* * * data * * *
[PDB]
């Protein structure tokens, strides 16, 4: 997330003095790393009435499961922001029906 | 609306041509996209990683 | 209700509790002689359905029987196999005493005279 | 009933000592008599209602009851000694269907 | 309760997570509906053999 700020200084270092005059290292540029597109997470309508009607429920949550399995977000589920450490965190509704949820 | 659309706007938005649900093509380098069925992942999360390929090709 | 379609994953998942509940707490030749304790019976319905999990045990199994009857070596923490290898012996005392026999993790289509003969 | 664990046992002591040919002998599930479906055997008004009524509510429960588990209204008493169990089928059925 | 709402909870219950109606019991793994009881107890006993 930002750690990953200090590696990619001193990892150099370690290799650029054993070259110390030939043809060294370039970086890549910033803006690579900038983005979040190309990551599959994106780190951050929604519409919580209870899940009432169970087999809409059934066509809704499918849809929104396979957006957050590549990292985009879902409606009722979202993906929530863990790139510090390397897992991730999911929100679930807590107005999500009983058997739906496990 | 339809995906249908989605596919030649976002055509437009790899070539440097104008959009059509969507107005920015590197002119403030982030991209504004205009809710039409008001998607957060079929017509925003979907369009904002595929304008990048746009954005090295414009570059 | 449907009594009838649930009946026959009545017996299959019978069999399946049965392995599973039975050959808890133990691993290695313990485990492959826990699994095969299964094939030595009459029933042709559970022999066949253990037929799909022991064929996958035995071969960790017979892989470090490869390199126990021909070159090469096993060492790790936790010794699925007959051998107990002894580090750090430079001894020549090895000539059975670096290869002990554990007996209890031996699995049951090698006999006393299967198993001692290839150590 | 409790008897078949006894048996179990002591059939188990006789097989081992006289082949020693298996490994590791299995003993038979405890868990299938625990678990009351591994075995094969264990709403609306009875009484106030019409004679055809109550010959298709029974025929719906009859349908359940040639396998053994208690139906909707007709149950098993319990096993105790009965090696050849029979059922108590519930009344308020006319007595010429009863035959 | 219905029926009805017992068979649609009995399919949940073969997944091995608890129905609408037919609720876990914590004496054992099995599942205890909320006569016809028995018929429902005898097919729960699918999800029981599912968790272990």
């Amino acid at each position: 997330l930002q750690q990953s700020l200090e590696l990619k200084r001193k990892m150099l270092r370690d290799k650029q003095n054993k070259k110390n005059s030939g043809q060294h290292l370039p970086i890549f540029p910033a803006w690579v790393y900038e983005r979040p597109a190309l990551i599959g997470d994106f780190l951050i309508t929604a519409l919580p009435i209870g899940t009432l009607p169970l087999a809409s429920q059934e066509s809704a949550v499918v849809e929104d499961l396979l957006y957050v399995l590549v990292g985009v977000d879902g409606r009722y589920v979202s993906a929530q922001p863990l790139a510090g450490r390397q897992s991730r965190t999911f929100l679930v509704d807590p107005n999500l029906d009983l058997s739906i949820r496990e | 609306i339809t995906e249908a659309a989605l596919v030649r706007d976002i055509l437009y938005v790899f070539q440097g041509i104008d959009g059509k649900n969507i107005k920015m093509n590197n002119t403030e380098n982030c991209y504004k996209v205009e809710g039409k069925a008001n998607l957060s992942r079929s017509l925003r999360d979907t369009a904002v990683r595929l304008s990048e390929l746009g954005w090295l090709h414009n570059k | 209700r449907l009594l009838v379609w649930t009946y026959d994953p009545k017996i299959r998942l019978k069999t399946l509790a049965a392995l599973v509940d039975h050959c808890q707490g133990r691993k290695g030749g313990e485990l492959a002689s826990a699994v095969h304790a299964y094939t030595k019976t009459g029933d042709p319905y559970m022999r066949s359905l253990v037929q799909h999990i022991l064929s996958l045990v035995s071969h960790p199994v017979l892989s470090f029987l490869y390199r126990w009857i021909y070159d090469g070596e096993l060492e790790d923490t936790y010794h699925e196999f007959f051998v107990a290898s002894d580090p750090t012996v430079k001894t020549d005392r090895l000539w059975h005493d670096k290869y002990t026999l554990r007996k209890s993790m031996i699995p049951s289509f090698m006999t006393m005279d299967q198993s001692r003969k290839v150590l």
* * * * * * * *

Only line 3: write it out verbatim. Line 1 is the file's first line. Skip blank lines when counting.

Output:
């Amino acid at each position: 997330l930002q750690q990953s700020l200090e590696l990619k200084r001193k990892m150099l270092r370690d290799k650029q003095n054993k070259k110390n005059s030939g043809q060294h290292l370039p970086i890549f540029p910033a803006w690579v790393y900038e983005r979040p597109a190309l990551i599959g997470d994106f780190l951050i309508t929604a519409l919580p009435i209870g899940t009432l009607p169970l087999a809409s429920q059934e066509s809704a949550v499918v849809e929104d499961l396979l957006y957050v399995l590549v990292g985009v977000d879902g409606r009722y589920v979202s993906a929530q922001p863990l790139a510090g450490r390397q897992s991730r965190t999911f929100l679930v509704d807590p107005n999500l029906d009983l058997s739906i949820r496990e | 609306i339809t995906e249908a659309a989605l596919v030649r706007d976002i055509l437009y938005v790899f070539q440097g041509i104008d959009g059509k649900n969507i107005k920015m093509n590197n002119t403030e380098n982030c991209y504004k996209v205009e809710g039409k069925a008001n998607l957060s992942r079929s017509l925003r999360d979907t369009a904002v990683r595929l304008s990048e390929l746009g954005w090295l090709h414009n570059k | 209700r449907l009594l009838v379609w649930t009946y026959d994953p009545k017996i299959r998942l019978k069999t399946l509790a049965a392995l599973v509940d039975h050959c808890q707490g133990r691993k290695g030749g313990e485990l492959a002689s826990a699994v095969h304790a299964y094939t030595k019976t009459g029933d042709p319905y559970m022999r066949s359905l253990v037929q799909h999990i022991l064929s996958l045990v035995s071969h960790p199994v017979l892989s470090f029987l490869y390199r126990w009857i021909y070159d090469g070596e096993l060492e790790d923490t936790y010794h699925e196999f007959f051998v107990a290898s002894d580090p750090t012996v430079k001894t020549d005392r090895l000539w059975h005493d670096k290869y002990t026999l554990r007996k209890s993790m031996i699995p049951s289509f090698m006999t006393m005279d299967q198993s001692r003969k290839v150590l």